Subject: I have found a DVD that I think you would enjoy
|The Young and the Dead|
Actors: Tyler Cassity, Jay Boileau, Peter Bart, Michelle Best, Brent Cassity
Directors: Robert Pulcini, Shari Springer Berman
Genres: Comedy, Documentary
Studio: Hbo Home Video Release Date: 06/01/2004 Run time: 90 minutes Rating: Nr
Similarly Requested DVDs
Member Movie Reviews
Janice J. (dizzheart)
Reviewed on 5/19/2015...
I found this movie interesting because I and my family are from LA. My parents and one of my brothers are buried in this cemetery, and I often visit their graves there. Under the previous ownership, it was quite rundown, and the previous owner sold off one of the corner lawns to an auto repair minimall, so the approach along Santa Monica Blvd. is not as pretty as it once was. Apparently although the cemetery proper is an endowment type, and City of LA law says it must remain a cemetery, the outside lawns are not sacred. The new management has done much to repair and restore the grounds. It is now kind of an island in rundown Hollywood. It backs directly onto the back of Paramount Studios; my little brother is buried up against the tin wall of the Paramount prop shops, next to an old silent Western star. I like to think the kid would have liked that.
This documentary hits what I guess the public seeking weird entertainment would like, but to me it's inaccurate and incomplete. Besides being a historic site, there are plenty of ordinary people buried there and it is still open for new burials. My people are buried there becasue it was an affordable cemetery, not fancy, for the middle class. Looking at headstones from the 19th century and wondering who these people were is interesting. They show movies there sometimes, using the white marble wall of Douglas Fairbanks Sr.'s tomb as a screen, and it's a popular place to walk for the neighborhood people. The narrator of this film doesn't really seem to get all that.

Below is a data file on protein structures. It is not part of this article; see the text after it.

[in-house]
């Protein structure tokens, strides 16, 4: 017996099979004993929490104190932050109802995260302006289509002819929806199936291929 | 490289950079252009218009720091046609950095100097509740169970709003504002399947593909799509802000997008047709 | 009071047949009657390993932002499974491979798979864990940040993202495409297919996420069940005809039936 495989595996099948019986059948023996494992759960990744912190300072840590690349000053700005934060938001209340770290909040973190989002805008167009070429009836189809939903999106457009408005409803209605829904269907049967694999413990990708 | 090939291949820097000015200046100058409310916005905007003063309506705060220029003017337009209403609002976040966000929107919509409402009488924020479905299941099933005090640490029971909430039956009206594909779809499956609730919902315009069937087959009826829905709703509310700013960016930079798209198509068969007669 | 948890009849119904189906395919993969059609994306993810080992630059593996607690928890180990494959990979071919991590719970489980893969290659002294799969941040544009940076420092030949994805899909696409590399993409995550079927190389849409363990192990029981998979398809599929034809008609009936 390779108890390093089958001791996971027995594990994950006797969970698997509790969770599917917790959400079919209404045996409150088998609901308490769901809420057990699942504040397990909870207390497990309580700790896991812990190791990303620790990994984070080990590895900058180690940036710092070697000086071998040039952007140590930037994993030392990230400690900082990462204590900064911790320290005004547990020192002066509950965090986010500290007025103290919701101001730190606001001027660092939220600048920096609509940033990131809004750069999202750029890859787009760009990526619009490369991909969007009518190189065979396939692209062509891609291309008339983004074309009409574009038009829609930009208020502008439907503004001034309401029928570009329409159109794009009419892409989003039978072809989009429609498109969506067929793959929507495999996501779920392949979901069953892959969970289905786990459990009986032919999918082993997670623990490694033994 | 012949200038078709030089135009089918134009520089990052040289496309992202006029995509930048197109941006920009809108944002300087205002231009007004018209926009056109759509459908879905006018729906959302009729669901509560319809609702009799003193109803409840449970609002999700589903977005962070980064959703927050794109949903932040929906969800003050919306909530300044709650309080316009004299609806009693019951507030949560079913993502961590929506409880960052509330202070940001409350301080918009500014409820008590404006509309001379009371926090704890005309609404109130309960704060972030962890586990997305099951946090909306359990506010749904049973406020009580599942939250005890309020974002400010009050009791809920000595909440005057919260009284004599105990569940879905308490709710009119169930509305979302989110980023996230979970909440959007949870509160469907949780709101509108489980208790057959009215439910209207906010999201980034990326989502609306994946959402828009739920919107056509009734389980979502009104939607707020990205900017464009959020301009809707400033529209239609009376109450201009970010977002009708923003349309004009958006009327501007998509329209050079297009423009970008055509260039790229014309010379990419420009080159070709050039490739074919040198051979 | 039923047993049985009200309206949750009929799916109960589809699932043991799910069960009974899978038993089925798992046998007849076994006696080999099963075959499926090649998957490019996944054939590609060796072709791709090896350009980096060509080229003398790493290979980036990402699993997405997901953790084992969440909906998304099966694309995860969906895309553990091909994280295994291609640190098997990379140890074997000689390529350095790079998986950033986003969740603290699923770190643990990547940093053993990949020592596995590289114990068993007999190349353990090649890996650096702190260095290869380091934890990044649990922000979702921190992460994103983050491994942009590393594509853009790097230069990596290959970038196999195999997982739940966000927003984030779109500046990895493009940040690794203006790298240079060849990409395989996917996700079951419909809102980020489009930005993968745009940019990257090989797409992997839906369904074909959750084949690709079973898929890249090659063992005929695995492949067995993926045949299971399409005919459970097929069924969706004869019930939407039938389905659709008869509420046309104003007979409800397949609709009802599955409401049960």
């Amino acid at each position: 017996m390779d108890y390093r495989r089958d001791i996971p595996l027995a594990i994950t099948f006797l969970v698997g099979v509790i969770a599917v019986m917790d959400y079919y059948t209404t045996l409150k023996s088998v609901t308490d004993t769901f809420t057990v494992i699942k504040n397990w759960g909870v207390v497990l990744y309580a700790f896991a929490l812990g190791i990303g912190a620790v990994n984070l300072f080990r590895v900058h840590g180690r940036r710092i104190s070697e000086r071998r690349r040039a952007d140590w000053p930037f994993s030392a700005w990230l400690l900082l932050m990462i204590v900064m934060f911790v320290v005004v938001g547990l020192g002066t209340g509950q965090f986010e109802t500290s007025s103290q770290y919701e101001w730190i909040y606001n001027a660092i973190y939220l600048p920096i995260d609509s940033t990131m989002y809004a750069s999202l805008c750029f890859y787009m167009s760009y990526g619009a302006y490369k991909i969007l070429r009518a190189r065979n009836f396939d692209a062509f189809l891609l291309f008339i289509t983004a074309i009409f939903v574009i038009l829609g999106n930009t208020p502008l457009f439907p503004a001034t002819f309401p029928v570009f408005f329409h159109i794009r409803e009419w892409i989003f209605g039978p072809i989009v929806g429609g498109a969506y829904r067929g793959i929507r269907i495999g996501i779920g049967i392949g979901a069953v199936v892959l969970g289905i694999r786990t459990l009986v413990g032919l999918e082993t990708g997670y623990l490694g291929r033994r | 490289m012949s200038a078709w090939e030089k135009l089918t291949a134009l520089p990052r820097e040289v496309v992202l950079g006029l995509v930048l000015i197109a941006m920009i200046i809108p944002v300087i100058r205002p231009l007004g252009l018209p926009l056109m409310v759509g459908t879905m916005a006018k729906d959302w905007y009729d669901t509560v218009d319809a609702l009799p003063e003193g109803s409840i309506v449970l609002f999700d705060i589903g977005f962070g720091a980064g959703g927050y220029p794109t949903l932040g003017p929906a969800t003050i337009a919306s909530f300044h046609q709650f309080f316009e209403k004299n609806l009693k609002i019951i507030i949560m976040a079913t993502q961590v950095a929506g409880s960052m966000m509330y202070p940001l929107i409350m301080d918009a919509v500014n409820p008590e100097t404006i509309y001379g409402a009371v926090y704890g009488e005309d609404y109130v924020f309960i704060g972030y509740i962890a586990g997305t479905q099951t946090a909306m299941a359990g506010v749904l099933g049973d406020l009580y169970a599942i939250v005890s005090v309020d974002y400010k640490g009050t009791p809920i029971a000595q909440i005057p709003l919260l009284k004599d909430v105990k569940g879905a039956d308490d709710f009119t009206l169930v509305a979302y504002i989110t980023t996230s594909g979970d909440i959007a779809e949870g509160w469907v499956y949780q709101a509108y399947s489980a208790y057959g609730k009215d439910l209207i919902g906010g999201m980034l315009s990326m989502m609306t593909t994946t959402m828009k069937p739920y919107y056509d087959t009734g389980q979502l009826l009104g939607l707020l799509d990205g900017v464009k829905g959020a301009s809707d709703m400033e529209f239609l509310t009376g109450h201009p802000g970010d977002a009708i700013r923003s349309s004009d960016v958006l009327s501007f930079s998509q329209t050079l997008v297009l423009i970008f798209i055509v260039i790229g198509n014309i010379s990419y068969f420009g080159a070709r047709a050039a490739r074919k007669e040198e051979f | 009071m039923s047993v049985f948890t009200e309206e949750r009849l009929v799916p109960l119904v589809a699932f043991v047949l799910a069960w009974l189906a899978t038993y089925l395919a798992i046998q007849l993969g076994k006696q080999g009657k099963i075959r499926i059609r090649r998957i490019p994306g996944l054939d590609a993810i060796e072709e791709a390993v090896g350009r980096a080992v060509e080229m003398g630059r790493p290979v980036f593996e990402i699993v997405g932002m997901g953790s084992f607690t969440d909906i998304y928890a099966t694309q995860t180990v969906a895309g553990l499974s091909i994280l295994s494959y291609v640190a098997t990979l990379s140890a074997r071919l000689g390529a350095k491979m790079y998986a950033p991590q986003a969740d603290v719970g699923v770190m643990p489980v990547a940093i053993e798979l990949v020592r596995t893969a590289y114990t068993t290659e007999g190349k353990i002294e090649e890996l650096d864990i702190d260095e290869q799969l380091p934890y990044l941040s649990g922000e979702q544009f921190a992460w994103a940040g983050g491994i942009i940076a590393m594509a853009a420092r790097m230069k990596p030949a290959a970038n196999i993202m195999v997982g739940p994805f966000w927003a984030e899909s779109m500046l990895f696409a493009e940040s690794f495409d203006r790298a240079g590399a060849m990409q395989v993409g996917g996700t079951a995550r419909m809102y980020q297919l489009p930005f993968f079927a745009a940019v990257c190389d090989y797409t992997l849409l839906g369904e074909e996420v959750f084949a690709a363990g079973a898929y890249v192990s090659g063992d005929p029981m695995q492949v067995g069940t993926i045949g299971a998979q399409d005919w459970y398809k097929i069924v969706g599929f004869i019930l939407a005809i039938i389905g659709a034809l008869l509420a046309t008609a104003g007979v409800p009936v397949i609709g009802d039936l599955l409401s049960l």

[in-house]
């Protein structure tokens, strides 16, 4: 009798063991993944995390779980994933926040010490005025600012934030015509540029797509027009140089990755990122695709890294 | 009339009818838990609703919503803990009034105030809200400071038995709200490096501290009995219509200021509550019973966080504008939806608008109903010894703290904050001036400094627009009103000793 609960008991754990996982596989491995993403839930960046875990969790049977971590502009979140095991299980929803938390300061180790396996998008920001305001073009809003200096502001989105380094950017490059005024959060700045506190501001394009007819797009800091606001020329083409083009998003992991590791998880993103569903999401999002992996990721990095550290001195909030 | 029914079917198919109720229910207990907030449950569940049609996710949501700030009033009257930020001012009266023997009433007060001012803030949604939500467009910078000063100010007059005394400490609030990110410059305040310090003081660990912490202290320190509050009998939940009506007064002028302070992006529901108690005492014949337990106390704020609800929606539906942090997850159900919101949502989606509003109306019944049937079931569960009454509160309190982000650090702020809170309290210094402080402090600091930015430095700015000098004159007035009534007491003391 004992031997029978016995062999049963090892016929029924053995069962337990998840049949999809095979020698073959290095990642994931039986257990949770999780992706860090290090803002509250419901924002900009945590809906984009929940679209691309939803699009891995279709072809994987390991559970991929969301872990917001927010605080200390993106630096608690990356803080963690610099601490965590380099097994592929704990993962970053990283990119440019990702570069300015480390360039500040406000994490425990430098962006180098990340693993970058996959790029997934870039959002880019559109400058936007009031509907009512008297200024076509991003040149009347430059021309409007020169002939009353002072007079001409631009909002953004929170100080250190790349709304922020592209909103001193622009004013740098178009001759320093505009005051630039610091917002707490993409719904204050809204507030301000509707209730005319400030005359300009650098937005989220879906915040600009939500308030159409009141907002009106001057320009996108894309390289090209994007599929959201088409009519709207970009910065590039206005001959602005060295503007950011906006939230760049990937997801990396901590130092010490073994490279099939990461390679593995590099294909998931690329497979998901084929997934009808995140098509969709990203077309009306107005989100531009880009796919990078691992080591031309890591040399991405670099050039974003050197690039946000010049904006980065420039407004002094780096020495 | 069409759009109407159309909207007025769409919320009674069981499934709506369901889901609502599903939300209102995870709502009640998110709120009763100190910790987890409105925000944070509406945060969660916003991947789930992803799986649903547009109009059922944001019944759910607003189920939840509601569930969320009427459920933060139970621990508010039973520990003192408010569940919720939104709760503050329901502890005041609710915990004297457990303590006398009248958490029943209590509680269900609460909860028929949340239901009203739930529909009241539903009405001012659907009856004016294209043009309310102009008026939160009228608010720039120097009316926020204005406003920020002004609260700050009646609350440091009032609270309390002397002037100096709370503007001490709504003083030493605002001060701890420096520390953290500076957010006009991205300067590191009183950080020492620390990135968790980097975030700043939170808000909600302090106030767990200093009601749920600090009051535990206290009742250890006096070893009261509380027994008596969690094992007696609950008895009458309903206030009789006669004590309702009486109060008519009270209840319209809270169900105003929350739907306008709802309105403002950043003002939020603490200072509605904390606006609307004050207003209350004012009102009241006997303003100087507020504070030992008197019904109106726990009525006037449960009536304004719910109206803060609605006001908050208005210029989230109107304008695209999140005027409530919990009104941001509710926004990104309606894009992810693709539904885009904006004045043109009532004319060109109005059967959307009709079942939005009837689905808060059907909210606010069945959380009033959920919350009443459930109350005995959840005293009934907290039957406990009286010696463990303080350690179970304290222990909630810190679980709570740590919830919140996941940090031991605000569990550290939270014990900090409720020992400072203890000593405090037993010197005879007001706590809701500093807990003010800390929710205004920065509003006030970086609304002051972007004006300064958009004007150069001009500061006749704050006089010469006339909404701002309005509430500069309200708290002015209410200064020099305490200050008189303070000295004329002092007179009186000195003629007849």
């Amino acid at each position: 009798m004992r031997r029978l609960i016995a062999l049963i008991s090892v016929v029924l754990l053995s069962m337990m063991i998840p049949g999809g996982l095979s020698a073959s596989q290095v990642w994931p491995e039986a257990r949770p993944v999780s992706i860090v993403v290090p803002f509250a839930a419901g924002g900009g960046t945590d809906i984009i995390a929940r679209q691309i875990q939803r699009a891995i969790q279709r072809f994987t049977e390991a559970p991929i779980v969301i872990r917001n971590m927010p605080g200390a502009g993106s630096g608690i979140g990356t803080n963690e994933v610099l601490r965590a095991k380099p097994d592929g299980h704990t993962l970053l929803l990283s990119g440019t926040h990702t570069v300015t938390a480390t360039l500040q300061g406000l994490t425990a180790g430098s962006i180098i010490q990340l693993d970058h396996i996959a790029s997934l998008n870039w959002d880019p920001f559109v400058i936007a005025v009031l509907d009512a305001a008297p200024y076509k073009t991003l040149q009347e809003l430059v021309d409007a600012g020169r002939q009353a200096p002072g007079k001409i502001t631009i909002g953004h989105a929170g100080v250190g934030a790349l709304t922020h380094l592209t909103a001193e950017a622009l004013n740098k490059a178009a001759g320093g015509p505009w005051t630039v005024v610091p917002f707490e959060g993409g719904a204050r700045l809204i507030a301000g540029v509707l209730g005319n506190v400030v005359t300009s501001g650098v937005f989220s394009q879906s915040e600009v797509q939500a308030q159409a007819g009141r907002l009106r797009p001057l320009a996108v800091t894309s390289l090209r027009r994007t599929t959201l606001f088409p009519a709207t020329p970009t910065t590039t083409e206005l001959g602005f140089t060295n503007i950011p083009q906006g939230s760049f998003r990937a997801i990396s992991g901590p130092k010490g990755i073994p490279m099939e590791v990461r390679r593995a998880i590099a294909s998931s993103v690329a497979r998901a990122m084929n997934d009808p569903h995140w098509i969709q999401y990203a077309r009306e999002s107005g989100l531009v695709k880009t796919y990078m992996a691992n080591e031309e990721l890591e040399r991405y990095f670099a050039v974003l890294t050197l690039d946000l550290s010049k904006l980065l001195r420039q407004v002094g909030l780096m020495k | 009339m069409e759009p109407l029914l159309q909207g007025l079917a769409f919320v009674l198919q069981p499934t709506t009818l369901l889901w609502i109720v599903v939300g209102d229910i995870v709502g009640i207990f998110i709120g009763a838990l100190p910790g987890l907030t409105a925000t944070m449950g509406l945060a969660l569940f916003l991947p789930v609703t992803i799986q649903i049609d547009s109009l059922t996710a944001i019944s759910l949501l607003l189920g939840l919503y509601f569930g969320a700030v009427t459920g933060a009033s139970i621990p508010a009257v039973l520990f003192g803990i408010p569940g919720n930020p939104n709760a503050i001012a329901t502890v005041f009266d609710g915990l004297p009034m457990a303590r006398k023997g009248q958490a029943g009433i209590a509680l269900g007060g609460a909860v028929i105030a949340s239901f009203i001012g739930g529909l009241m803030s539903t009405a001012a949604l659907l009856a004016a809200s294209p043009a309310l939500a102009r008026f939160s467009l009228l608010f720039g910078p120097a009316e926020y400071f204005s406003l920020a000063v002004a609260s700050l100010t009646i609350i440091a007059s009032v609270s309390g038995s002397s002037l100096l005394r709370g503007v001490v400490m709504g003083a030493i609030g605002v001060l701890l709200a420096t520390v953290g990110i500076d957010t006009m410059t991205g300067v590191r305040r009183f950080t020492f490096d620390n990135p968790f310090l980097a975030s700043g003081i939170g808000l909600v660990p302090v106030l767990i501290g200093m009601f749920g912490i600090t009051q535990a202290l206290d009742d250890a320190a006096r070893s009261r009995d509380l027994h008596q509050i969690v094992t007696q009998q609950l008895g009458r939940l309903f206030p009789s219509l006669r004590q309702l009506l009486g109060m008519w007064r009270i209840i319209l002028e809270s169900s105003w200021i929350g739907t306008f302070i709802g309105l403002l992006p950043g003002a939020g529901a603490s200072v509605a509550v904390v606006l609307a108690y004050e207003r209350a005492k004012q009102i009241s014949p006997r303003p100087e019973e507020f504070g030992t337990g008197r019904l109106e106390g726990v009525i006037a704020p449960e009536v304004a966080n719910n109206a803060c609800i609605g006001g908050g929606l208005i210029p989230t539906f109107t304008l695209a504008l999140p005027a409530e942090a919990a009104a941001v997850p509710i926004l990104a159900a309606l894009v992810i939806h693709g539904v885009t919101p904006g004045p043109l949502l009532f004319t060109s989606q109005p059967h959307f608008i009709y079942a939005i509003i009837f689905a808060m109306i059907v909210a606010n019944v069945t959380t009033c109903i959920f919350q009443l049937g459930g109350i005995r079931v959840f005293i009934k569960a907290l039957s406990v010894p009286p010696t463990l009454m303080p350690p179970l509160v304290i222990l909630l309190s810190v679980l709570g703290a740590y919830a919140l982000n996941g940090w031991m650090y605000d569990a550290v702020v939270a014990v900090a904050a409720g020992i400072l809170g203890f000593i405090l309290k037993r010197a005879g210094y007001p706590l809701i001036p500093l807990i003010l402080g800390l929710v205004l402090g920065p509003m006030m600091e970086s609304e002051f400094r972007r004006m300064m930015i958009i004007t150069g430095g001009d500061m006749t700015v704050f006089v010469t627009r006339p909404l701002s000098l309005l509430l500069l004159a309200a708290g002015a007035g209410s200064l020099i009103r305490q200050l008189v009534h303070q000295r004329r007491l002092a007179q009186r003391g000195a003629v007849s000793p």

Reviewed on 11/4/2013...
Very interesting and engrossing documentary. Good information on cremation.
Kristen W. (Piper) from S HAMILTON, MA
Reviewed on 5/19/2008...
This is an interesting HBO documentary on the most famous cemetery in Hollywood, where most of the big name stars are buried, like Marilyn Monroe, Rudy Valentino, etc. If you are a fan of Hollywood culture, or a cemetery buff (!) you will definitely enjoy this.
1 of 1 member(s) found this review helpful.
A LITTLE TOO CAMPY AT TIMES
gail powers | Harbor Country, Mi,N. Naples, FL, Chicago area | 05/01/2003
(4 out of 5 stars)
"The plot (if there is one) involves a young man named Tyler Cassity and his attempt to transform an overgrown, sorry excuse for a cemetery into the now beautiful Hollywood Forever. Mr. Cassity moves in a crack group of media savy professionals as his management team and they merge business savy, public relations expertise, and a hefty tranfusion of $$$$ to turn this cemetery around and make it a viable financial venture. They brainstorm new ideas and implement them and you realize that this business is like any other except it is very well run and the management team appears to have a better grasp on the situation at hand then most large corporations these days. The whole story sounds remarkably hokey at times and is reminiscent of a Judy Garland/Mickey Rooney 'let's put on a show' flick on a certain level. However, this is all for real and in spite of
some too cutesy interviews and a couple of oddball participants, the viewer really starts buying into this cemetery of the future concept where memorials are stored in video kiosks and the cemetery becomes the backdrop for a variety of activities that include not only funerals, but other activities such as concerts, parties, and picnics as well.